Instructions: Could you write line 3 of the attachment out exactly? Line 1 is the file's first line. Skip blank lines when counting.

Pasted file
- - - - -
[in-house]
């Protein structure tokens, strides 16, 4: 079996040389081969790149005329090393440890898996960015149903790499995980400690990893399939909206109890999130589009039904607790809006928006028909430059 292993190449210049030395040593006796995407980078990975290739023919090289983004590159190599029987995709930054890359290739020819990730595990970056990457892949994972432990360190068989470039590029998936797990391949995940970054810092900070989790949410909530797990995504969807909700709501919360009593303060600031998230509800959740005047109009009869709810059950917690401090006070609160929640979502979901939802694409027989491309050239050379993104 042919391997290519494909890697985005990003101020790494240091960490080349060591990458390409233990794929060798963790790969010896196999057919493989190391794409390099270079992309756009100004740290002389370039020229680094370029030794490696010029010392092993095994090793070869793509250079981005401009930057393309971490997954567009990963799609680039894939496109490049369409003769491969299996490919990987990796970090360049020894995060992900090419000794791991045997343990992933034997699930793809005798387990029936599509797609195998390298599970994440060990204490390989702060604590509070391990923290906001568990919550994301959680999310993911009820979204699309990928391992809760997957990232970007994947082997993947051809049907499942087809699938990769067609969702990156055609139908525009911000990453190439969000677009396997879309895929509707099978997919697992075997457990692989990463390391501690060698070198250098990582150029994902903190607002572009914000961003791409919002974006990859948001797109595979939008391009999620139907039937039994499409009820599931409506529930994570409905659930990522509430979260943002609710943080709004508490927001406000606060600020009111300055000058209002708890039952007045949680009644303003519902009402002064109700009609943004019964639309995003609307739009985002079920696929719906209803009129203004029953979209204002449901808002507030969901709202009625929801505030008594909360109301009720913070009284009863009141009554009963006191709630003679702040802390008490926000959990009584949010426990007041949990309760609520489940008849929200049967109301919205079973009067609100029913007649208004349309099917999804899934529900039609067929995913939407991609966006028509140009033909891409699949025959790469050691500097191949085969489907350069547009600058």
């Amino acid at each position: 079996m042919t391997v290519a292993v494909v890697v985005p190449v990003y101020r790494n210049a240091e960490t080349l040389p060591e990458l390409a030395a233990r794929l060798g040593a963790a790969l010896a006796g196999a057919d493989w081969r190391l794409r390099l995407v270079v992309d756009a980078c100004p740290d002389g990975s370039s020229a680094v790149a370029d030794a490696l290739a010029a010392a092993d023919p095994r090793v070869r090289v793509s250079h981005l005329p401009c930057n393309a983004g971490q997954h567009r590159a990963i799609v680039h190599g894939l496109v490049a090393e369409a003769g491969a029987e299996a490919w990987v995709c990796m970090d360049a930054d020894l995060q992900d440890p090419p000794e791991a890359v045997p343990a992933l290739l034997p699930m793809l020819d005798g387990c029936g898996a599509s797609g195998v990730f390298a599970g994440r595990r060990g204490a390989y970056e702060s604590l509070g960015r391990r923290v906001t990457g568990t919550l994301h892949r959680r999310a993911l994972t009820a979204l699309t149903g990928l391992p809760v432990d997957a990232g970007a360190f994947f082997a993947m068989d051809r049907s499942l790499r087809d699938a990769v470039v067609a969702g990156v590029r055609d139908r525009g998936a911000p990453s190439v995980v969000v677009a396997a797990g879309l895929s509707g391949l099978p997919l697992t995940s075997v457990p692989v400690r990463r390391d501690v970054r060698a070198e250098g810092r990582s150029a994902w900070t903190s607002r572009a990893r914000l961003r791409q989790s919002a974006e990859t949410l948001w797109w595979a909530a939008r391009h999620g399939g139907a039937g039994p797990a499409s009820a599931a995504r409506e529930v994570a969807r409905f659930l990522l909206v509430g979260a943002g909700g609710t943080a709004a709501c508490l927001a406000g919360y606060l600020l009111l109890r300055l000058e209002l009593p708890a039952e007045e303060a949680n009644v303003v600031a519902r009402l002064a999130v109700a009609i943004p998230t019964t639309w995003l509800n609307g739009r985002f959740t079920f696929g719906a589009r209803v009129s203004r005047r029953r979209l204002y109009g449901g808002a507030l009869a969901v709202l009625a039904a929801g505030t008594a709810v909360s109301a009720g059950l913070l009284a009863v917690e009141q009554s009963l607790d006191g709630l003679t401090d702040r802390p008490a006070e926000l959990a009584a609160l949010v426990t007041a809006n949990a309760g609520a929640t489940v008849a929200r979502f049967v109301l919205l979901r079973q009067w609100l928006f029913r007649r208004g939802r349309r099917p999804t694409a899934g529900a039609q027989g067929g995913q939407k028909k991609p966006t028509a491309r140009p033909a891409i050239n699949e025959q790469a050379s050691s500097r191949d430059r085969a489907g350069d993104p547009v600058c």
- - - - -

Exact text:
């Amino acid at each position: 079996m042919t391997v290519a292993v494909v890697v985005p190449v990003y101020r790494n210049a240091e960490t080349l040389p060591e990458l390409a030395a233990r794929l060798g040593a963790a790969l010896a006796g196999a057919d493989w081969r190391l794409r390099l995407v270079v992309d756009a980078c100004p740290d002389g990975s370039s020229a680094v790149a370029d030794a490696l290739a010029a010392a092993d023919p095994r090793v070869r090289v793509s250079h981005l005329p401009c930057n393309a983004g971490q997954h567009r590159a990963i799609v680039h190599g894939l496109v490049a090393e369409a003769g491969a029987e299996a490919w990987v995709c990796m970090d360049a930054d020894l995060q992900d440890p090419p000794e791991a890359v045997p343990a992933l290739l034997p699930m793809l020819d005798g387990c029936g898996a599509s797609g195998v990730f390298a599970g994440r595990r060990g204490a390989y970056e702060s604590l509070g960015r391990r923290v906001t990457g568990t919550l994301h892949r959680r999310a993911l994972t009820a979204l699309t149903g990928l391992p809760v432990d997957a990232g970007a360190f994947f082997a993947m068989d051809r049907s499942l790499r087809d699938a990769v470039v067609a969702g990156v590029r055609d139908r525009g998936a911000p990453s190439v995980v969000v677009a396997a797990g879309l895929s509707g391949l099978p997919l697992t995940s075997v457990p692989v400690r990463r390391d501690v970054r060698a070198e250098g810092r990582s150029a994902w900070t903190s607002r572009a990893r914000l961003r791409q989790s919002a974006e990859t949410l948001w797109w595979a909530a939008r391009h999620g399939g139907a039937g039994p797990a499409s009820a599931a995504r409506e529930v994570a969807r409905f659930l990522l909206v509430g979260a943002g909700g609710t943080a709004a709501c508490l927001a406000g919360y606060l600020l009111l109890r300055l000058e209002l009593p708890a039952e007045e303060a949680n009644v303003v600031a519902r009402l002064a999130v109700a009609i943004p998230t019964t639309w995003l509800n609307g739009r985002f959740t079920f696929g719906a589009r209803v009129s203004r005047r029953r979209l204002y109009g449901g808002a507030l009869a969901v709202l009625a039904a929801g505030t008594a709810v909360s109301a009720g059950l913070l009284a009863v917690e009141q009554s009963l607790d006191g709630l003679t401090d702040r802390p008490a006070e926000l959990a009584a609160l949010v426990t007041a809006n949990a309760g609520a929640t489940v008849a929200r979502f049967v109301l919205l979901r079973q009067w609100l928006f029913r007649r208004g939802r349309r099917p999804t694409a899934g529900a039609q027989g067929g995913q939407k028909k991609p966006t028509a491309r140009p033909a891409i050239n699949e025959q790469a050379s050691s500097r191949d430059r085969a489907g350069d993104p547009v600058c």